Thank you to NetGalley and MacMillan for providing me with a copy of this novel in exchange for a honest review!

You can read this review and more on my blog, Ivy Book Bindings.
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Reading Progress

12.0% "Extremely unimpressed so far. I just hope this gets better because believe me, I do NOT want to be that sole black sheep for this story...dammit, why am I so hard to please! >.<" 11 comments
37.0% "No Erik! You can't freaking give her a handkerchief and then tell her she needs it more than you do! THAT'S MR. TUMNUS' LINE! Quit ruining my favorite scene EVER between Mr. Tumnus and Lucy! Just. Stop. #NarniaFTW" 4 comments
46.0% "I am officially changing my name to Black Sheep. Seriously, I am the Black Sheep 85% of the time and this book totally falls into that 85% category...I am bored, unimpressed, and frankly, I don't give a damn! You don't want to spend hours wearing make-up Adelice? Well, I don't care. You like Erik and Jost? Well, I don't care. Cormac possibly has an interest in you? Nope, don't care. I. Just. Don't. Care." 4 comments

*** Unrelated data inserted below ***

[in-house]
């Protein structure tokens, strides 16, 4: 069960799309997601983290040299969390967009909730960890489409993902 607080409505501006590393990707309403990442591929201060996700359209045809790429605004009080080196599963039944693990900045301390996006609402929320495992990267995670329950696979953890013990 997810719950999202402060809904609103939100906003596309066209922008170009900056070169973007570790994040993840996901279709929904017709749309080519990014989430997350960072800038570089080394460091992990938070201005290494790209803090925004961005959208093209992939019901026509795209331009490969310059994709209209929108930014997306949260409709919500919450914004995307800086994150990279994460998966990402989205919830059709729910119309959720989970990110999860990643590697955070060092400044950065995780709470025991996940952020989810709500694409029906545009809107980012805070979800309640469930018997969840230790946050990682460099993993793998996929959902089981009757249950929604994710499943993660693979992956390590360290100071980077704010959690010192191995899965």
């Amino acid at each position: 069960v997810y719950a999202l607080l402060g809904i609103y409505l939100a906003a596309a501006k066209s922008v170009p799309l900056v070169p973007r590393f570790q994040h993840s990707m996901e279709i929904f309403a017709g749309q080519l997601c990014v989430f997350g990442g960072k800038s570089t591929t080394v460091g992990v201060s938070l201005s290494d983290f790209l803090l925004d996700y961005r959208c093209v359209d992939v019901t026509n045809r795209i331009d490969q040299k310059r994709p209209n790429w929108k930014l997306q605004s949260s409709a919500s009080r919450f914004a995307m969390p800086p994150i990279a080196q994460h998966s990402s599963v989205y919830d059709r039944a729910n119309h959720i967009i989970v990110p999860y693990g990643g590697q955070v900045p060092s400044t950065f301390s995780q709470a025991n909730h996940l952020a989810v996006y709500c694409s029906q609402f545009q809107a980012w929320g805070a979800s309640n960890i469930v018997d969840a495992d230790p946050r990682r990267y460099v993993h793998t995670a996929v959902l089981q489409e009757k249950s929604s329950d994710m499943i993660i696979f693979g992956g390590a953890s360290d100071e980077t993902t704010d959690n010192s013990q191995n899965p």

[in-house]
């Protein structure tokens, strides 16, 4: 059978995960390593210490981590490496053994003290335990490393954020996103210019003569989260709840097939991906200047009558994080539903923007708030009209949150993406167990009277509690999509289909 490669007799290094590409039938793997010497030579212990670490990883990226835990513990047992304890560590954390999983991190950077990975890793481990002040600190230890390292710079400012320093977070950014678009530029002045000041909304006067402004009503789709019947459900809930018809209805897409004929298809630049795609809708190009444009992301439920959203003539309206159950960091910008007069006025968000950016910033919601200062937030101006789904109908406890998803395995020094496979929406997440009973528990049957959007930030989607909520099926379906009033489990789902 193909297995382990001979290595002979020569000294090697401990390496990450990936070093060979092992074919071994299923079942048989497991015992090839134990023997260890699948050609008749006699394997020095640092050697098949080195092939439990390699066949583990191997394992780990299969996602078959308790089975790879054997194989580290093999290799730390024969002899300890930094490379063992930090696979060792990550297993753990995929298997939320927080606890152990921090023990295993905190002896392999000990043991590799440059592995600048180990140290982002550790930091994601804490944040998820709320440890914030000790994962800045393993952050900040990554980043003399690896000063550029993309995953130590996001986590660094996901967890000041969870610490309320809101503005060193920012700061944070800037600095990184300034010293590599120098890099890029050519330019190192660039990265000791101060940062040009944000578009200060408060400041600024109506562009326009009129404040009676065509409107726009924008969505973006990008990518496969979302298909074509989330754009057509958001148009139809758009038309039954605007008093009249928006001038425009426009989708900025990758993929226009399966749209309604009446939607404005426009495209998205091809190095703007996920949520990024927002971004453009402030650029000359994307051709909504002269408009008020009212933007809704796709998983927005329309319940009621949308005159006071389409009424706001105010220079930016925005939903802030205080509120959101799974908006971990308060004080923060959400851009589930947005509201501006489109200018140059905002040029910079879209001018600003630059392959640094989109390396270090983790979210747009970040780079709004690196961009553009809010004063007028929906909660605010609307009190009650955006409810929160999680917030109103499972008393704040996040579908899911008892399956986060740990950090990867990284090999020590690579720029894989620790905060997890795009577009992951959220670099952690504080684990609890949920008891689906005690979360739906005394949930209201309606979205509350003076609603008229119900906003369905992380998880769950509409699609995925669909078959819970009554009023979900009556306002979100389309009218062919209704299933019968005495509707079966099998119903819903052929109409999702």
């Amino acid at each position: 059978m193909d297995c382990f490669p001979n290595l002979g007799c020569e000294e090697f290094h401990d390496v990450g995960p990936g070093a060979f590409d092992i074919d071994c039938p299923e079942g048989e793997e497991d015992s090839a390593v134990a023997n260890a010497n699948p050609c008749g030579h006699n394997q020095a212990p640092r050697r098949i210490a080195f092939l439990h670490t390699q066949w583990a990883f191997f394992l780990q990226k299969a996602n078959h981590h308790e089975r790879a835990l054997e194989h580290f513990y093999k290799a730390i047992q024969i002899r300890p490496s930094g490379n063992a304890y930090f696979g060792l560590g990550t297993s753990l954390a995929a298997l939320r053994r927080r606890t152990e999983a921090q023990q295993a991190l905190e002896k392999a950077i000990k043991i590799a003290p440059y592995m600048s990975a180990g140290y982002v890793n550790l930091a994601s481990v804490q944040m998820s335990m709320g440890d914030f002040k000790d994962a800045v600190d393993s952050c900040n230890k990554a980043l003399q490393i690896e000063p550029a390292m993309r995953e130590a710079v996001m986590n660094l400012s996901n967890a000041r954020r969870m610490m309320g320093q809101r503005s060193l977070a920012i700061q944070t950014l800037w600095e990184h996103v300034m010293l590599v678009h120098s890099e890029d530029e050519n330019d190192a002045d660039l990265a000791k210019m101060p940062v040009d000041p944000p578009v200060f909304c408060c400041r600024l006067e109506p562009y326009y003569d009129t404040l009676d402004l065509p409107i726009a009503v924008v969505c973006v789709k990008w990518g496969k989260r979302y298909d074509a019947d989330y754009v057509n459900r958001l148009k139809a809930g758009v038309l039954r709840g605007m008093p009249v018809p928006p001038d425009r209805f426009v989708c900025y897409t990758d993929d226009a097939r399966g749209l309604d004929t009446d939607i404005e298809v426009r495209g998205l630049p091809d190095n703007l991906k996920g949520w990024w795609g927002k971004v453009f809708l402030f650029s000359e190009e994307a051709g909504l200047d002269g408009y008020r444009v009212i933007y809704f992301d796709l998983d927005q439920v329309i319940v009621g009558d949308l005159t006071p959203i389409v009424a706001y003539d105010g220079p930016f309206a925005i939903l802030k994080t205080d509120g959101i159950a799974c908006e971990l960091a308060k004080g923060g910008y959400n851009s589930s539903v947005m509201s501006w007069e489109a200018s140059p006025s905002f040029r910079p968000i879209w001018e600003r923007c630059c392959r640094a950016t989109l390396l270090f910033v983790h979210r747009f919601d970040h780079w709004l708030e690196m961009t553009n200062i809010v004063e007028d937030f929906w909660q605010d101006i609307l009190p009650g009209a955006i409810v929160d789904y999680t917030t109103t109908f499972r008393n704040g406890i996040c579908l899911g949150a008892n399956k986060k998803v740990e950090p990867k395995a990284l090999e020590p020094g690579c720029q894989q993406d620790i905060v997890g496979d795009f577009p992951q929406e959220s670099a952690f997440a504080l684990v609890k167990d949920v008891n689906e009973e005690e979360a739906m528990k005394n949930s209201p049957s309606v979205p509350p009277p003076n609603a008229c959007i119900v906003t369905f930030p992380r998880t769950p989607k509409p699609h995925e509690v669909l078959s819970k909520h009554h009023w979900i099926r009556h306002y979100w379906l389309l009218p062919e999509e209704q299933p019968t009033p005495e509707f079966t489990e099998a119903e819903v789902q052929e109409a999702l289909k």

61.0% "Wow, this is finally getting to be seriously good...didn't that take awhile? -.- Still, really enjoying this now! :)" 2 comments
95.0% "I am SO close to being done...YES! I just need to get down all my conflicted thoughts about this book...gah, I don't know what to think about it. First 58% --> Snooore 58-77% --> AWESOME! 77-82% --> I hate romance! >.< 82-91%--> Mhmm...not bad... 91-92% ---> I totally saw this coming... =.= 93-95% ---> Yayy! 95-100%---> ????"
98.0% "I suspected that plot twist too... *sigh* How. Typical."
100.0% "Good Lord, I feel old. I've clearly read too much because this is so typical of a dystopia. I swear, if you've read as many dystopian novels as I have, this has very little that is creative and original about disappointing. It did have some merits though...not too many though! :/" 2 comments
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Comments (showing 1-22 of 22) (22 new)